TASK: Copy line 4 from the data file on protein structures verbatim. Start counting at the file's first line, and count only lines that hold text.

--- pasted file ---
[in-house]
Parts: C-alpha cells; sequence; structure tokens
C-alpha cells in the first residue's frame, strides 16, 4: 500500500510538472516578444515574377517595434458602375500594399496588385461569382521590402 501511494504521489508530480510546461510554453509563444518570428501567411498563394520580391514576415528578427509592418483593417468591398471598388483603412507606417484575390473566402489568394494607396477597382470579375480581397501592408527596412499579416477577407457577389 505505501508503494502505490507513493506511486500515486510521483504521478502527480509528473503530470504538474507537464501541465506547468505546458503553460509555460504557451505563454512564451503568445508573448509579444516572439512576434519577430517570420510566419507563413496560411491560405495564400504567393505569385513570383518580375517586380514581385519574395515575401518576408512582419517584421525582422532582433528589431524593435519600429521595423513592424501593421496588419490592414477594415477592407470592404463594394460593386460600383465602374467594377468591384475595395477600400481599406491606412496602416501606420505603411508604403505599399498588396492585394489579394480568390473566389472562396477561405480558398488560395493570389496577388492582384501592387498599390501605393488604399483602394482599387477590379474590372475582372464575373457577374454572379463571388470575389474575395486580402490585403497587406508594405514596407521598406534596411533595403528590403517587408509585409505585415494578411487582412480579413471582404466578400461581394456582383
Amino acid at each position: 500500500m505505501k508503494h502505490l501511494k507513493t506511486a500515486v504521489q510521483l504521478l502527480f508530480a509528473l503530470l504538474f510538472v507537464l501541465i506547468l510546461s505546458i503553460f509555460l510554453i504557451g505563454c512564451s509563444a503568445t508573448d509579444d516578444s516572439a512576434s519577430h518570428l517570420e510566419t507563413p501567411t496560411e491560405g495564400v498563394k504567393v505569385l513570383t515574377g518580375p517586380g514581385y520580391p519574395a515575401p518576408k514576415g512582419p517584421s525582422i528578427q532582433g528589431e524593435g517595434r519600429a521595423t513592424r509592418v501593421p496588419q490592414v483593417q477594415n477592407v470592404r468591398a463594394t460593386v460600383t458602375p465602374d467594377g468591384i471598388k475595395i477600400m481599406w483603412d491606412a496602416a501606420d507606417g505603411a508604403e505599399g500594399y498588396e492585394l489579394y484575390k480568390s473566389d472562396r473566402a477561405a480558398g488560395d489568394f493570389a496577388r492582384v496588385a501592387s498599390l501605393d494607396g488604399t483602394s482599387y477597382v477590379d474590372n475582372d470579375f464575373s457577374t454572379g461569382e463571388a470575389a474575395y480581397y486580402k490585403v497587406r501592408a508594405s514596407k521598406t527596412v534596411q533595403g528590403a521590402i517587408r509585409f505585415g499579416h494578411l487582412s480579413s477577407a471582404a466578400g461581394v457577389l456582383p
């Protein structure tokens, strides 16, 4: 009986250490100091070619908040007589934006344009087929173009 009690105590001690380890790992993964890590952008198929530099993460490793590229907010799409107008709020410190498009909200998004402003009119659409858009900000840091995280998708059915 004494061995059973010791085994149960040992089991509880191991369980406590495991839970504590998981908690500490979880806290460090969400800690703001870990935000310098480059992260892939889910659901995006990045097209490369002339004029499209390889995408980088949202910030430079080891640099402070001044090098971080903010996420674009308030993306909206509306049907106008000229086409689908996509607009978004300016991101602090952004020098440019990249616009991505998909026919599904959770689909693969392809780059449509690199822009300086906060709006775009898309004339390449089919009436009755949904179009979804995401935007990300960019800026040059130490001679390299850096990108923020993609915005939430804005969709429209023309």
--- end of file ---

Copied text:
Amino acid at each position: 500500500m505505501k508503494h502505490l501511494k507513493t506511486a500515486v504521489q510521483l504521478l502527480f508530480a509528473l503530470l504538474f510538472v507537464l501541465i506547468l510546461s505546458i503553460f509555460l510554453i504557451g505563454c512564451s509563444a503568445t508573448d509579444d516578444s516572439a512576434s519577430h518570428l517570420e510566419t507563413p501567411t496560411e491560405g495564400v498563394k504567393v505569385l513570383t515574377g518580375p517586380g514581385y520580391p519574395a515575401p518576408k514576415g512582419p517584421s525582422i528578427q532582433g528589431e524593435g517595434r519600429a521595423t513592424r509592418v501593421p496588419q490592414v483593417q477594415n477592407v470592404r468591398a463594394t460593386v460600383t458602375p465602374d467594377g468591384i471598388k475595395i477600400m481599406w483603412d491606412a496602416a501606420d507606417g505603411a508604403e505599399g500594399y498588396e492585394l489579394y484575390k480568390s473566389d472562396r473566402a477561405a480558398g488560395d489568394f493570389a496577388r492582384v496588385a501592387s498599390l501605393d494607396g488604399t483602394s482599387y477597382v477590379d474590372n475582372d470579375f464575373s457577374t454572379g461569382e463571388a470575389a474575395y480581397y486580402k490585403v497587406r501592408a508594405s514596407k521598406t527596412v534596411q533595403g528590403a521590402i517587408r509585409f505585415g499579416h494578411l487582412s480579413s477577407a471582404a466578400g461581394v457577389l456582383p